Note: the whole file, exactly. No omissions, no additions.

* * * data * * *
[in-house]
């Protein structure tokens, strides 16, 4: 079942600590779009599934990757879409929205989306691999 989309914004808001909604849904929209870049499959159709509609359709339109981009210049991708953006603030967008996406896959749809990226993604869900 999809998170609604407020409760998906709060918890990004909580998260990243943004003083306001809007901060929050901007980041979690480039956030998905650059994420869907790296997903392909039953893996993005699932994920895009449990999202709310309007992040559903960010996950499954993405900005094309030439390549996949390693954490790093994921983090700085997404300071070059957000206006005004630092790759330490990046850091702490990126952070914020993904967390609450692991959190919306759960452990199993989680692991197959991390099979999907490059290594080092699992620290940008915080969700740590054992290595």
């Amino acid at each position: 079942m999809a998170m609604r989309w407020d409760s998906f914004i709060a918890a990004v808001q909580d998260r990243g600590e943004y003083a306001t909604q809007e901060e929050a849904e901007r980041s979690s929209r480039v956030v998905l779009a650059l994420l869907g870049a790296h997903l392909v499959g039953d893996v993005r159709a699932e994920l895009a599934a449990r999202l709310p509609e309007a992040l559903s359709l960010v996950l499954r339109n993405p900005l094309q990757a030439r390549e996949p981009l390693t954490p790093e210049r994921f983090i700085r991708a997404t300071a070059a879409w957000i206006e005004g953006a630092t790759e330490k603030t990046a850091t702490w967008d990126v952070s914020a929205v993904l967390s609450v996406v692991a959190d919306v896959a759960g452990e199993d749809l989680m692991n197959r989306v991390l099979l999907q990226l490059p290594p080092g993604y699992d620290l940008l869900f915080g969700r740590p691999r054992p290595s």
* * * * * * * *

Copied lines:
[in-house]
């Protein structure tokens, strides 16, 4: 079942600590779009599934990757879409929205989306691999 989309914004808001909604849904929209870049499959159709509609359709339109981009210049991708953006603030967008996406896959749809990226993604869900 999809998170609604407020409760998906709060918890990004909580998260990243943004003083306001809007901060929050901007980041979690480039956030998905650059994420869907790296997903392909039953893996993005699932994920895009449990999202709310309007992040559903960010996950499954993405900005094309030439390549996949390693954490790093994921983090700085997404300071070059957000206006005004630092790759330490990046850091702490990126952070914020993904967390609450692991959190919306759960452990199993989680692991197959991390099979999907490059290594080092699992620290940008915080969700740590054992290595």
């Amino acid at each position: 079942m999809a998170m609604r989309w407020d409760s998906f914004i709060a918890a990004v808001q909580d998260r990243g600590e943004y003083a306001t909604q809007e901060e929050a849904e901007r980041s979690s929209r480039v956030v998905l779009a650059l994420l869907g870049a790296h997903l392909v499959g039953d893996v993005r159709a699932e994920l895009a599934a449990r999202l709310p509609e309007a992040l559903s359709l960010v996950l499954r339109n993405p900005l094309q990757a030439r390549e996949p981009l390693t954490p790093e210049r994921f983090i700085r991708a997404t300071a070059a879409w957000i206006e005004g953006a630092t790759e330490k603030t990046a850091t702490w967008d990126v952070s914020a929205v993904l967390s609450v996406v692991a959190d919306v896959a759960g452990e199993d749809l989680m692991n197959r989306v991390l099979l999907q990226l490059p290594p080092g993604y699992d620290l940008l869900f915080g969700r740590p691999r054992p290595s």